There are also questions over rights. In fact, the term ‘rent’ isn’t used by the companies, guardians are ‘licencees’. Property guardianship companies do not have to adhere to the same rules as private landlords, so there are no tenancy agreements. However, they should operate with licence agreement outlining the exact terms and conditions, including notice period. Most should endeavor to re-house their guardians when notice is given on their existing property.
“My advice would be to think very carefully about it. Especially considering you will need to buy furniture and white goods. Being given a week’s notice to move out isn’t much fun, either.” warns Lee Anderson.
But even in the private rental sector, accommodation can be transient, and it’s not at all unusual for people to move multiple times, in a reasonably short space of time. Many renters also club together in huge house shares, with limited communal space. So while guardianship is far from risk-free, neither is private rental.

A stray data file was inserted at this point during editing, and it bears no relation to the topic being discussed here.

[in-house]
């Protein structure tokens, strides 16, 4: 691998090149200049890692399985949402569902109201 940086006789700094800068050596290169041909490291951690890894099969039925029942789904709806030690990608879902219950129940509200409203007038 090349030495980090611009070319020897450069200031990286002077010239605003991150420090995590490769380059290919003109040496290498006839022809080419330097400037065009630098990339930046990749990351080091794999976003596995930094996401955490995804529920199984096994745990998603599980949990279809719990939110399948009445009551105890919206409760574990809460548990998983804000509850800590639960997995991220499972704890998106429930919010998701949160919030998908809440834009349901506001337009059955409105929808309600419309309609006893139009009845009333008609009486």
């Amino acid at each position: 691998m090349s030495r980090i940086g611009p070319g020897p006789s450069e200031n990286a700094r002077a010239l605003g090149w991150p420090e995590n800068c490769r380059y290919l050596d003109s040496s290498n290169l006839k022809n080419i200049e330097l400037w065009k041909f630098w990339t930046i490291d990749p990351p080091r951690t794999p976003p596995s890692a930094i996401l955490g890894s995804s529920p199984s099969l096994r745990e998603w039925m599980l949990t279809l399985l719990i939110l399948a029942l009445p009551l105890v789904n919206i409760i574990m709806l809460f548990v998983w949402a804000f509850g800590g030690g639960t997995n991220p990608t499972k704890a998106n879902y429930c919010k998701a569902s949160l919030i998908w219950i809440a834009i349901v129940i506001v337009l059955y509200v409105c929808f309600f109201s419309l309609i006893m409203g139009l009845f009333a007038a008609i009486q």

And if you’re really broke or new in town, house-sitting is a option that will give you rent-free accommodation for a while, you will just need to pay for bills during your stay. Lauren O’Connor returned to London in December from LA with very little cash, and new job starting in January. She found a place through Trusted Housesitters for three months, and her experience has been a positive one. “For me, it’s enabled me to get back into work and start paying off some things while saving some for rent for when I move out in March. It also tests the area you’re living in too. A trial run.” Just be wary of housemates of a four-legged variety, she warns, “ They had a dog, and on Christmas Day, it ran out of the house into a main road… so my sister and I had to chase after it. Thankfully the cars slowed down avoiding any accidents. Then the dog got bored and ran home!” Despite that hairy situation, not all house-sitting means you have to mind pets too, so fear not, allergy-suffering cheapos.